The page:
The normal distribution, multiple comparisons and risks of false alarm

July 6, 2009

I often think to myself that if we could effectively teach one single concept to all citizens, get them to really understand it and apply it to life we would all be better off. It has relevance for so many facets of our public and private decision making; ofttimes ignorance of this concept makes for a dismal political or personal outcome.
Brazillion Thoughts has an English-language translation of a post originally written by Karl at Ecce Medicus.
The traslation reads in part:

Many times, in my practice, I am required to explain some statistical concepts to my patients in order to make them avoid some frequent pitfalls. The most common concept I explain is what is “normal” in lab exams. Let’s suppose someone invents a new lab test to measure the glucose in the blood. How would we determine what are the normal values for this test?

No Responses Yet to “The normal distribution, multiple comparisons and risks of false alarm”

  1. David Says:

    an interesting post, but – wow !! – did the writer ever pick the wrong example. Way too complex for the lesson at hand.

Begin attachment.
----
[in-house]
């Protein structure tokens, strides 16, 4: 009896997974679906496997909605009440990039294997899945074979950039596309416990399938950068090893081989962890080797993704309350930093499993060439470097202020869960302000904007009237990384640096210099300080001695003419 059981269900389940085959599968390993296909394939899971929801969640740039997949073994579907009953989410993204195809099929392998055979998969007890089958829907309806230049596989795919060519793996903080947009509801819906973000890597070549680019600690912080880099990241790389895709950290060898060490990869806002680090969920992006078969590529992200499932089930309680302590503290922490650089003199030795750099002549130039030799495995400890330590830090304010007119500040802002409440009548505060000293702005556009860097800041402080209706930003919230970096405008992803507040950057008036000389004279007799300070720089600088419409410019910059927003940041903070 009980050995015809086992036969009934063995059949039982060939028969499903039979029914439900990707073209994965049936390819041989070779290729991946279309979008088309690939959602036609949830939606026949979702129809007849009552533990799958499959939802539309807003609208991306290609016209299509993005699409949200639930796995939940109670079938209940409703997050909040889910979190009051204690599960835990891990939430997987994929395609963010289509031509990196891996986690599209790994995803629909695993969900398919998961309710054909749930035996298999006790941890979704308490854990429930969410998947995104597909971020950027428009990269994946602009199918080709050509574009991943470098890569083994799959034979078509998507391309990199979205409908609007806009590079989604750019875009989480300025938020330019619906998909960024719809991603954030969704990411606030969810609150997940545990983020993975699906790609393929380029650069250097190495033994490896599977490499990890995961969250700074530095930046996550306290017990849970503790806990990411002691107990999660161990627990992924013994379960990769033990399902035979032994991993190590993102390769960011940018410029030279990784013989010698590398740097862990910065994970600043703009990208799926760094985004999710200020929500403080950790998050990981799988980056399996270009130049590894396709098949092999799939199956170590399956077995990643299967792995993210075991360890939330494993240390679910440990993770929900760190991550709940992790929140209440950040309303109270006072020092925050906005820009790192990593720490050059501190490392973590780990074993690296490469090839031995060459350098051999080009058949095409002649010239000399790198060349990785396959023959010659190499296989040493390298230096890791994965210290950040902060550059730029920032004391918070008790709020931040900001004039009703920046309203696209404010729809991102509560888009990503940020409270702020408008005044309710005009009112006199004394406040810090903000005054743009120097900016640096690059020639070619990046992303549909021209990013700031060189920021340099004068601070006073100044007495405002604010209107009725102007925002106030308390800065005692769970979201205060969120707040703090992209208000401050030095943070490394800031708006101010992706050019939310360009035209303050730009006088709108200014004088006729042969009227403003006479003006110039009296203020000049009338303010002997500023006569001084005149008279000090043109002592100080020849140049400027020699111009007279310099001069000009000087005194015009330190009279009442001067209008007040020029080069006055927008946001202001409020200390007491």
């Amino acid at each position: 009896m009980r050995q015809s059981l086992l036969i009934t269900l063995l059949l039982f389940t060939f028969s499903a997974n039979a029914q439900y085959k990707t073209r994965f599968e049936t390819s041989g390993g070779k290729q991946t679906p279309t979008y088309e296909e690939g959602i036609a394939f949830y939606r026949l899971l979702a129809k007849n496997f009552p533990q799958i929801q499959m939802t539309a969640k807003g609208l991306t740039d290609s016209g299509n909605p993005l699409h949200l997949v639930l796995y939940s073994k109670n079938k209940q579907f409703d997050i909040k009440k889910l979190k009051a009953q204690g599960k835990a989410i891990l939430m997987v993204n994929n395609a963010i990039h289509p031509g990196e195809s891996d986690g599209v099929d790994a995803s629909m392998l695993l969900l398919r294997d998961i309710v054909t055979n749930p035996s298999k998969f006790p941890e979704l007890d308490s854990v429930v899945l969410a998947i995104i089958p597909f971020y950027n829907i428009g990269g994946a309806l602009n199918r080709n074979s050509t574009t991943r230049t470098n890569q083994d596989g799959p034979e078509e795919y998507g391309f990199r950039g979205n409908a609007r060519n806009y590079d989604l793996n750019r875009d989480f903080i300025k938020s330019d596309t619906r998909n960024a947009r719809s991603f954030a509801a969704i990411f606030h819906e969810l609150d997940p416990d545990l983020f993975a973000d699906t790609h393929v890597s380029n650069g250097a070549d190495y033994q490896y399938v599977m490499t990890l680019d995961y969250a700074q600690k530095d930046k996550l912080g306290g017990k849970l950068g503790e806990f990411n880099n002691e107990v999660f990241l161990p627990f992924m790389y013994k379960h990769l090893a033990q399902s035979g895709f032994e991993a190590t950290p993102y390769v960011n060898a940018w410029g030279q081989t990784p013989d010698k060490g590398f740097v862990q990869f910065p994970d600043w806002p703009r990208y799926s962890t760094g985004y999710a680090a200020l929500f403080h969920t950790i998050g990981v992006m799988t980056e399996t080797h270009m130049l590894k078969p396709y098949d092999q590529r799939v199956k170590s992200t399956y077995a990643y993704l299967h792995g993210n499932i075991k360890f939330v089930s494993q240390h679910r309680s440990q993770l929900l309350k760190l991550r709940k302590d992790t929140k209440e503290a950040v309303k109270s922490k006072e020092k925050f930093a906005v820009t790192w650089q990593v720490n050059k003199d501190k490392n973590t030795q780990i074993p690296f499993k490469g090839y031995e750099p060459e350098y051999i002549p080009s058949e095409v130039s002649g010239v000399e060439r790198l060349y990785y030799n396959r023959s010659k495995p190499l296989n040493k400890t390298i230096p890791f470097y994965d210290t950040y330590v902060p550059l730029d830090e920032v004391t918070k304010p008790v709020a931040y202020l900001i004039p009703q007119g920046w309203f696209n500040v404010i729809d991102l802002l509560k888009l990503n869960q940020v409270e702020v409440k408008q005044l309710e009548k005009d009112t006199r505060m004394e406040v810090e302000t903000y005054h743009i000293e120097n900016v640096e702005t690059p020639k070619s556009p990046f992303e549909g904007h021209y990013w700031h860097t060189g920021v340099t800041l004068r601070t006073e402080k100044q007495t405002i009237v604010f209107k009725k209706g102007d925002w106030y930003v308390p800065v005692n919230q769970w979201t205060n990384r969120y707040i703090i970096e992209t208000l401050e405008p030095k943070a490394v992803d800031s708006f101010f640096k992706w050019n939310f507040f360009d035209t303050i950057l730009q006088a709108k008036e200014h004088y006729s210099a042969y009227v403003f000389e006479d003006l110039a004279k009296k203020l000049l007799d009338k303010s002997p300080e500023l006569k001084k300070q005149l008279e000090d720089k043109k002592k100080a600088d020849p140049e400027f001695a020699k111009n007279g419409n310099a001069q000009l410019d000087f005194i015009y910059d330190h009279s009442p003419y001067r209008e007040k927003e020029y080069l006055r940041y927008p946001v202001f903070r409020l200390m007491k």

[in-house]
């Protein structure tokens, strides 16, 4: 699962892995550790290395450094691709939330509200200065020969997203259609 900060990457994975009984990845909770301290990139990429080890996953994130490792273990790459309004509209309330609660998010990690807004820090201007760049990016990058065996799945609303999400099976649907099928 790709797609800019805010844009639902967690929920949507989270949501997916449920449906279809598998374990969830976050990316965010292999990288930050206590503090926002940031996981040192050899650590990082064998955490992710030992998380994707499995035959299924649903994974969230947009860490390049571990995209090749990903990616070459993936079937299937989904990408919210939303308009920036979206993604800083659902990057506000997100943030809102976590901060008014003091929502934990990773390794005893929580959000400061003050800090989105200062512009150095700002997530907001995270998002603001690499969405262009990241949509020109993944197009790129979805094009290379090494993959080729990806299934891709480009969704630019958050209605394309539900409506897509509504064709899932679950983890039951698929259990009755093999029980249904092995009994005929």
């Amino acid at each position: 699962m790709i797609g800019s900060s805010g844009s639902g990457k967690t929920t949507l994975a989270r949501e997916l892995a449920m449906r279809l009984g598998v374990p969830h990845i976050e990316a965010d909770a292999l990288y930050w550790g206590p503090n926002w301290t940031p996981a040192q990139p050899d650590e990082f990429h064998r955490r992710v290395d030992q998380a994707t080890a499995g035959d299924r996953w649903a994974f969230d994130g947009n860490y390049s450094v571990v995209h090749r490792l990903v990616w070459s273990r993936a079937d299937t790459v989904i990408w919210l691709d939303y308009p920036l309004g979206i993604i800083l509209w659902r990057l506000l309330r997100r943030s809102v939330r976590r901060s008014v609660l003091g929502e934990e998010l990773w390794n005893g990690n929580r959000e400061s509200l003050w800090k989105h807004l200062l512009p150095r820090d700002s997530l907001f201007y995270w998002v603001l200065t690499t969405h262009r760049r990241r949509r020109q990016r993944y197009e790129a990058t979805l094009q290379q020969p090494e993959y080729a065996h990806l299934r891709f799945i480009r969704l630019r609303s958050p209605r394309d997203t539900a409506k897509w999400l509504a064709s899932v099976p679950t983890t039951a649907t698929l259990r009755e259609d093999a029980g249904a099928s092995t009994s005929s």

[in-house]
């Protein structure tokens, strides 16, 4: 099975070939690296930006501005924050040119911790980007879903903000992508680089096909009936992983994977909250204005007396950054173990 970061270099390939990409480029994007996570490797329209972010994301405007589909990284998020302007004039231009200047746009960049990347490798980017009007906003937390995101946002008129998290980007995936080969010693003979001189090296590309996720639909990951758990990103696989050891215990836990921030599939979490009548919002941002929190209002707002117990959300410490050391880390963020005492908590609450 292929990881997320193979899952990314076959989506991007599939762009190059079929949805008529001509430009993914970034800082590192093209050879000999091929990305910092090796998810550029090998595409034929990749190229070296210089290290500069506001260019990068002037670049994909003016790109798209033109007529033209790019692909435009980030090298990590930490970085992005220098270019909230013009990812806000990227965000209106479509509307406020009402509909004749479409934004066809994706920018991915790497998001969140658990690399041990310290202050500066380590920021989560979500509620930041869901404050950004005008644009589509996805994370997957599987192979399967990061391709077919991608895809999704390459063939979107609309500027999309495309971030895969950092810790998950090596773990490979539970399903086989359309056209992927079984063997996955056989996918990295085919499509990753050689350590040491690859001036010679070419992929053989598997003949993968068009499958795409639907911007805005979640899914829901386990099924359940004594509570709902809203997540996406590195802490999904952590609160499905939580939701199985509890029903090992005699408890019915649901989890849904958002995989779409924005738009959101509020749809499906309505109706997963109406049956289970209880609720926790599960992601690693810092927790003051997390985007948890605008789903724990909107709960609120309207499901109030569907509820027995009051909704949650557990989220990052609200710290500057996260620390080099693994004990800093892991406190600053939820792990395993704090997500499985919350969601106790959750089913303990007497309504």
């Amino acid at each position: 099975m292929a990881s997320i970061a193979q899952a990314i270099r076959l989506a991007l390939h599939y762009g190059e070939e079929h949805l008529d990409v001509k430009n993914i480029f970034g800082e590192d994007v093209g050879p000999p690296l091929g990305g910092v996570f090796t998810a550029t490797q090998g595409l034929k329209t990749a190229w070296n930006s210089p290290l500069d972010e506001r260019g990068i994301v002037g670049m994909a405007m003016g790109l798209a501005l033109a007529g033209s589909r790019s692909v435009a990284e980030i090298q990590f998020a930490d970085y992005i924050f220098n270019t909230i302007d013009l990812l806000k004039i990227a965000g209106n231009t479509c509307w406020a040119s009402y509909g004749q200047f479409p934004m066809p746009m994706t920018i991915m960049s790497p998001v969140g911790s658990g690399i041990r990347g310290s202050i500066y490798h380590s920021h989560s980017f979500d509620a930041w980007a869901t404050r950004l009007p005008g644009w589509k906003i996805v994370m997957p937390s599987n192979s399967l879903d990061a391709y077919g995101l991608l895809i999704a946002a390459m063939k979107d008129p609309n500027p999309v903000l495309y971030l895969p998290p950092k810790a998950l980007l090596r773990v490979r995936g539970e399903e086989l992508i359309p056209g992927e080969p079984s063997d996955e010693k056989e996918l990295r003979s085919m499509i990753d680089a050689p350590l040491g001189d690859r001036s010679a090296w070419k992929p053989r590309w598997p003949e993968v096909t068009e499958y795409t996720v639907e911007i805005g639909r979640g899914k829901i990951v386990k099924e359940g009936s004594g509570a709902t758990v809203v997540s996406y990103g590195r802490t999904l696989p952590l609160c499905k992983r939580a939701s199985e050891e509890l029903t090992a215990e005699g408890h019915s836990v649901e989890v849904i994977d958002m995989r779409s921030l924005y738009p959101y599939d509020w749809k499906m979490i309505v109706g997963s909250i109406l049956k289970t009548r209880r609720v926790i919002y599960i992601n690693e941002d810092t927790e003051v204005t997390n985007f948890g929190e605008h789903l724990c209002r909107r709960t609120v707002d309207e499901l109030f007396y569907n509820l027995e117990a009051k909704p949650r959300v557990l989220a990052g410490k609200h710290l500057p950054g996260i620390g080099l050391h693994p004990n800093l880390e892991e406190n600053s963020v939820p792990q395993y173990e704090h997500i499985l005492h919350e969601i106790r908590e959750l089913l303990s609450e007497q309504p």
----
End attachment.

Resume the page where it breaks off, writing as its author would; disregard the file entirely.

Blood glucose is both skewed and kurtotic. There are far more asymptomatic people walking around with glucose +3 SD above the mean (undiagnosed diabetics) than there are -3 SD (which is a glucose level that would render you nearly comatose). In the case of blood glucose, “normal” is defined not by the statistical parameters of the population but by a cutoff value that “best separates” healthy from diabetic. I’m using the term “best separates” in the Receiver-Operator sense of providing the most clinically appropriate prediction that further testing is required.


  2. Funky Fresh Says:

    UUUUUUUUUUUUUUUUUUUUUGH…not the maths, Monkey. They make my brain hurt.


  3. becca Says:

    Wait, you mean doctors don’t do corrections for multiple tests?
    Damn. Shoulda gone to med schoool. Such an easier way to make a living.


  4. Hope Says:

    His logic only works if all of the tests are statistically independent. Are there really a “brazillion” independent tests that you can do for a given disease based on a blood sample?


  5. becca Says:

    Hope- only if the “disease” is pregnancy


  6. Isabel Says:

    Great topic! More statistical reasoning posts (and comments/discussion) please! 🙂
    I clicked the Statistical Reasoning keyword but only found this one post.:(


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